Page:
Gather tools needed
    Painters tape
    Oil hinges
    Gorilla glue
    One side done
    Completed

    This plane uses standard robart style hinges on all surfaces.

    You have a couple options as far as glue and way of installing them, I will share the way I do it and you can choose to use that method or one you are more comfortable with.

    First I trial fit everything and clean all of the hinge holes. If there is some loose wood in the hinge holes you will not get a strong bond, so take a knife and clean them out.

    Next I like to cover the hinge holes with blue painters tape to prevent any glue from sticking to the surface. Once you have them all covered I take a #11 blade and slide the tape in half so it is easier to remove later. Finally I remove the tape covering the hinge hole.

    I then put a very tiny drop of 3-in-1 oil directly on the hinge point itself to prevent any glue sticking to it. I choose to use oil because it is quick and simple, if you use this method make sure you don't get any on the hinge itself.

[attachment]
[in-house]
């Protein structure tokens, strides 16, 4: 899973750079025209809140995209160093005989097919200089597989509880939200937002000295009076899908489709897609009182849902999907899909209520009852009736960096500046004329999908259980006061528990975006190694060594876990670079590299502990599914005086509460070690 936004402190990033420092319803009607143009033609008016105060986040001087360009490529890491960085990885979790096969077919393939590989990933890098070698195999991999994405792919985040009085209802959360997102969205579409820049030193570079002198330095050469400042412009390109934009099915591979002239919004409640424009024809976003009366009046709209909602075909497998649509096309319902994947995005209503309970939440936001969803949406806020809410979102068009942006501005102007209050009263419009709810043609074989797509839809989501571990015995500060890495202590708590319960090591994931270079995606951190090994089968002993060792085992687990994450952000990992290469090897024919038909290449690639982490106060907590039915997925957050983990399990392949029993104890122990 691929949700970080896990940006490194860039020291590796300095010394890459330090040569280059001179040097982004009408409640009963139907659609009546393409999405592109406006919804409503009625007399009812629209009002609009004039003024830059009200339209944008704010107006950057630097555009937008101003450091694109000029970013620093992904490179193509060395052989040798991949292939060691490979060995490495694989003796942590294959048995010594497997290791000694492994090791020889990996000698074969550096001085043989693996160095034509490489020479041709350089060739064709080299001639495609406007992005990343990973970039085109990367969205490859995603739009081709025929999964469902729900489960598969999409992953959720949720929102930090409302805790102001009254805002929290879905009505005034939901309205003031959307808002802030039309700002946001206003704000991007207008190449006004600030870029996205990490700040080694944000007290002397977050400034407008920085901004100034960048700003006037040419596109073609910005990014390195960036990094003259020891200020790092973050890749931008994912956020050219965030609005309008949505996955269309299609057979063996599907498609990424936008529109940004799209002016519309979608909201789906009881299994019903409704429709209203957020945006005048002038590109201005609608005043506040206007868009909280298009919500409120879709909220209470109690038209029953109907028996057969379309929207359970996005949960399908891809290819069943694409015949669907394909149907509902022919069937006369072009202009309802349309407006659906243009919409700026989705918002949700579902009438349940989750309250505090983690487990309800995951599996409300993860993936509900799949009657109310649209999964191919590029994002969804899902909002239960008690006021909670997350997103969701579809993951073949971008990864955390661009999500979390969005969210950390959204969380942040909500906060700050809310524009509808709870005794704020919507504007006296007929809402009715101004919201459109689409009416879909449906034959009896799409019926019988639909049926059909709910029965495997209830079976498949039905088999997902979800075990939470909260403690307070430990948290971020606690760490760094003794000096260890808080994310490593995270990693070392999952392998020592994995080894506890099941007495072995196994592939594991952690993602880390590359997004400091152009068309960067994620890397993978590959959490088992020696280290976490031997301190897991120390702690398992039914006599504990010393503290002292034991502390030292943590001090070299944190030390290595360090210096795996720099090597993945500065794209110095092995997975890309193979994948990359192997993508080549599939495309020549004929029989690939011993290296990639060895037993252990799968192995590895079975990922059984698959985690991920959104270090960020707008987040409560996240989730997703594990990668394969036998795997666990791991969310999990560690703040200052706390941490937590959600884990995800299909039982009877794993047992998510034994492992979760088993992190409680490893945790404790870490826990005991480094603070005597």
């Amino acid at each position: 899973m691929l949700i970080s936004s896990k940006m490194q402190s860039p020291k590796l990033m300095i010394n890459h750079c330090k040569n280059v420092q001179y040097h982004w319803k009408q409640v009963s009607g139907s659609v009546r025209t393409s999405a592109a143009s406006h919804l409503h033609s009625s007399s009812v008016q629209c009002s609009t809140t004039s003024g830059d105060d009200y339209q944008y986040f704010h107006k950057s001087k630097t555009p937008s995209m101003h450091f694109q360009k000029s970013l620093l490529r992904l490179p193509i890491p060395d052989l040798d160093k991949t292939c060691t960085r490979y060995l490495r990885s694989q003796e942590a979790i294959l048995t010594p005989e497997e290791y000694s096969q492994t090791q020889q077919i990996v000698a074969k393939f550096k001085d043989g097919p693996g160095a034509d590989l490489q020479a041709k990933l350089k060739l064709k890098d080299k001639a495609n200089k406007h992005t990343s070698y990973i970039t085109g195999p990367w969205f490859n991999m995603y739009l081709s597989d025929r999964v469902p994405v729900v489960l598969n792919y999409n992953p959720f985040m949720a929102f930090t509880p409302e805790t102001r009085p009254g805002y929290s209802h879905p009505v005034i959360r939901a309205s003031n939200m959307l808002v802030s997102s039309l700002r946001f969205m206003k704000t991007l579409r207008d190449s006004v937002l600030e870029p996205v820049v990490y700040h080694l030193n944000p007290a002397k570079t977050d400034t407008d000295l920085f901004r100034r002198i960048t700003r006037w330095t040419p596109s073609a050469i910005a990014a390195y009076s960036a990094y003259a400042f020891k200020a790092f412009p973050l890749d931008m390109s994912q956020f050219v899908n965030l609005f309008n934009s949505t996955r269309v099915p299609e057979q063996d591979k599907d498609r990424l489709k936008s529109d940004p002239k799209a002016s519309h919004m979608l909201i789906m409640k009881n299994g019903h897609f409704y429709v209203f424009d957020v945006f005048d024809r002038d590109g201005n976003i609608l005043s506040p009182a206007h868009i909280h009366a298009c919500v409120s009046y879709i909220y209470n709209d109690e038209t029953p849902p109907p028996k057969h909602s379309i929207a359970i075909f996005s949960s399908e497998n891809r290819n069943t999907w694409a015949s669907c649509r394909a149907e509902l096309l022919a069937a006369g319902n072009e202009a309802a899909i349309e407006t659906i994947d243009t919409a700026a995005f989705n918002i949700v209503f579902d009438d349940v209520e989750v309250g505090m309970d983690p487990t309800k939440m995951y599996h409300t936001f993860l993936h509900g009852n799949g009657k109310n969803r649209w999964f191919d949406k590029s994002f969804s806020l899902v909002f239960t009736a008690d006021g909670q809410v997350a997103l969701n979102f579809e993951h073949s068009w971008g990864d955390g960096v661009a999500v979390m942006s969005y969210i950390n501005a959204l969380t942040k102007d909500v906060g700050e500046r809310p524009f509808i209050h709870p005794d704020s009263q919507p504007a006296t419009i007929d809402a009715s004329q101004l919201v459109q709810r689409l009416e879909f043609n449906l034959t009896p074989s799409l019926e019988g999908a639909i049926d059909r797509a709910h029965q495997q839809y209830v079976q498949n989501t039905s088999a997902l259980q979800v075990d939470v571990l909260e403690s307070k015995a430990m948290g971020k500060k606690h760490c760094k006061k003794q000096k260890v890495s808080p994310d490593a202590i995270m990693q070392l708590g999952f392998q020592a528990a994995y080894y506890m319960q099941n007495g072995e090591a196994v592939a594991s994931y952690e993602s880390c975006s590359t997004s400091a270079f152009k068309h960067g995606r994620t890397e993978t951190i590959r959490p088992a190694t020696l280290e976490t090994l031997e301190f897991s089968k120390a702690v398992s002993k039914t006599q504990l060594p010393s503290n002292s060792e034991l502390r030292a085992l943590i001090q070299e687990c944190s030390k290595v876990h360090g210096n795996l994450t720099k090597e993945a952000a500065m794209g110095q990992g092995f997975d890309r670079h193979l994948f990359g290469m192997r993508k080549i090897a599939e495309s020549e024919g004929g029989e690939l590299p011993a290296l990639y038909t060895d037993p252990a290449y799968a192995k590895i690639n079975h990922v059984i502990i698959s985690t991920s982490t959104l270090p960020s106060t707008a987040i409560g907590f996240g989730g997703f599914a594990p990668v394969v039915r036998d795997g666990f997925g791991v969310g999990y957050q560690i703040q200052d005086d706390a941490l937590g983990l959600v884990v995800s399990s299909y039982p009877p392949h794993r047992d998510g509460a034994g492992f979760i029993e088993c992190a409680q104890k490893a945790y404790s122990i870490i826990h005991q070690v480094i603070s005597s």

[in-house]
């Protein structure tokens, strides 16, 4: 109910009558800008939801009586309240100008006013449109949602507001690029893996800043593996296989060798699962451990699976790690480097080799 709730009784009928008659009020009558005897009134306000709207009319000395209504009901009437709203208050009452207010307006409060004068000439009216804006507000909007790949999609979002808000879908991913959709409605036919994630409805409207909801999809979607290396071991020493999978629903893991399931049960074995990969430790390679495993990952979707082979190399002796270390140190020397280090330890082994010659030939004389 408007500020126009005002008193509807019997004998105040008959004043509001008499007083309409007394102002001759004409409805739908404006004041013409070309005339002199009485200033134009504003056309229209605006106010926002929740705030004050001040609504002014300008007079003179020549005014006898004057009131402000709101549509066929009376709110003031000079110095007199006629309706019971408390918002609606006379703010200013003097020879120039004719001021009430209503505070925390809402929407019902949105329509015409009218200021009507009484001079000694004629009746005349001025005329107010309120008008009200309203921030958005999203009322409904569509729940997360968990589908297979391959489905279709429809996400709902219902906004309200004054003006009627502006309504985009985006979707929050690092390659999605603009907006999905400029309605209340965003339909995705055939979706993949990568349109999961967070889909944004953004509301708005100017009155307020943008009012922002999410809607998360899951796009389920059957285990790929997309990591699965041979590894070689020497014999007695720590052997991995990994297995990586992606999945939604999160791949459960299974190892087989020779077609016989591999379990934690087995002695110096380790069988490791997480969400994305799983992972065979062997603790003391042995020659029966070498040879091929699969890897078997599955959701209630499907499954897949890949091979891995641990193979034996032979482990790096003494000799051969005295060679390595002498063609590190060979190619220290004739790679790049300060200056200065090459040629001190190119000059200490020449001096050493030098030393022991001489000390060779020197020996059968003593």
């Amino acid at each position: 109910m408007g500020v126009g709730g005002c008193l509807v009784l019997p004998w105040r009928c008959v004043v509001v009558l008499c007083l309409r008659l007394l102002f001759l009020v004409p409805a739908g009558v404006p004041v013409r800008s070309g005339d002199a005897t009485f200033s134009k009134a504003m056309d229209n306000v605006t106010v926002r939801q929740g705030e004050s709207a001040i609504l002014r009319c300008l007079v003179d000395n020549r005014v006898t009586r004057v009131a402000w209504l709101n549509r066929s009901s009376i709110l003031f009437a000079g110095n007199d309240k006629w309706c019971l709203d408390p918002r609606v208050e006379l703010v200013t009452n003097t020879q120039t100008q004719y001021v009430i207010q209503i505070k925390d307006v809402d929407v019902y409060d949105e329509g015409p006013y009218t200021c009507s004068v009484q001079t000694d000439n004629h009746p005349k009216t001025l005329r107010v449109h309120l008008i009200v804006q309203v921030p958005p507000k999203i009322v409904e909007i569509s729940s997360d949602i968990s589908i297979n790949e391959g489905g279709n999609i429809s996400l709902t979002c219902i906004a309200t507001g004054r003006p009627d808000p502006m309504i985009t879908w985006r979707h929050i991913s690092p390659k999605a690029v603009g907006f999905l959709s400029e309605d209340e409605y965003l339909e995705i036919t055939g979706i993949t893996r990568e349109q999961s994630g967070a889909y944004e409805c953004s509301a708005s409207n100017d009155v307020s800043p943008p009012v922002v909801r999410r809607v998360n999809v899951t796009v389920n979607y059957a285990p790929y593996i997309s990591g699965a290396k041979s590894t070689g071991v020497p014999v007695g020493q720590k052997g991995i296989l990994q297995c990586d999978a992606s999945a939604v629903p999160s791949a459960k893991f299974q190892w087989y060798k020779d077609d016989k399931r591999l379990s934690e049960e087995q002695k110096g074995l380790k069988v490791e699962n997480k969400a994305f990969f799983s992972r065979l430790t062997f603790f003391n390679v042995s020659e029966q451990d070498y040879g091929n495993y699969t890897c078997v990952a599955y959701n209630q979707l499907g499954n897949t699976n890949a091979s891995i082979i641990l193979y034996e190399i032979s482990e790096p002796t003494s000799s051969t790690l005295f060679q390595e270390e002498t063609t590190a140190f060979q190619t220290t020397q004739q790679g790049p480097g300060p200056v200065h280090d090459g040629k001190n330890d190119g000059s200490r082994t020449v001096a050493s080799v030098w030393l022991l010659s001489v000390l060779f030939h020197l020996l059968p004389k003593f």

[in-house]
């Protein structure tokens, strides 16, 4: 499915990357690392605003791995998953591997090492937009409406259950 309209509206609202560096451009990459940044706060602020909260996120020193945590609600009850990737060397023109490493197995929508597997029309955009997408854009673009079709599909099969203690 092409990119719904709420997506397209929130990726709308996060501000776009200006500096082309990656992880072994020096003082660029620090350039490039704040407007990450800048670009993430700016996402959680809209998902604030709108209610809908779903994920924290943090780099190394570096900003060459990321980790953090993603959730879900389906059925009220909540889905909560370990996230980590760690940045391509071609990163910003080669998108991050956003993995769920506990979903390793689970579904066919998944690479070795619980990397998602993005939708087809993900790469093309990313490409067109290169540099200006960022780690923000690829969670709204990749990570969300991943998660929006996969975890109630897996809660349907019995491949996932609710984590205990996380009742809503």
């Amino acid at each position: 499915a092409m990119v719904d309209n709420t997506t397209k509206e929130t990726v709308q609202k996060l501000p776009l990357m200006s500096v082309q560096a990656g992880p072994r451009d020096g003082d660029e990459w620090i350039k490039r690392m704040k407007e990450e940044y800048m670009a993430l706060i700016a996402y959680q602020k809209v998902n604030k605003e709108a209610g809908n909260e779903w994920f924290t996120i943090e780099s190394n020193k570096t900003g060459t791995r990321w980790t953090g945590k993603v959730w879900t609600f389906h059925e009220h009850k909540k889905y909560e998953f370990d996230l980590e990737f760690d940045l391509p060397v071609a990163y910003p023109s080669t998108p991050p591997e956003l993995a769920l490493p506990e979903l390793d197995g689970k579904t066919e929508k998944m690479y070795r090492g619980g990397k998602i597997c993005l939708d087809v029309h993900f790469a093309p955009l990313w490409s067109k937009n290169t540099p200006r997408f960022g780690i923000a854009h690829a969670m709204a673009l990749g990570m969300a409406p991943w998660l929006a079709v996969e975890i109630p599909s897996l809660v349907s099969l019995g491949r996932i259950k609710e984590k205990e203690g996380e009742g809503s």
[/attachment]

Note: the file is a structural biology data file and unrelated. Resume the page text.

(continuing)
I then use Gorilla Glue and a toothpick with just enough Gorilla Glue to coat the entire hinge point hole. Usually this is as much Gorilla Glue on 1 toothpick and you can hold without it dripping off. On occasion I will add a tad more for good measure.

    Then insert the hinge so it is centered and move it back and forth so it is aligned properly and moves freely.

    After this I put painters tape on the other side and repeat this process joining the surfaces. You want them pretty close to each other but leave a small gap so you can get full deflection.

    After the hinging is done it is important to remove the foaming Gorilla Glue every 10-15 minutes for the for 40 mins. After that point almost nothing will expand out of the holes. You can leave it sit for at least 2 hrs before you do anything.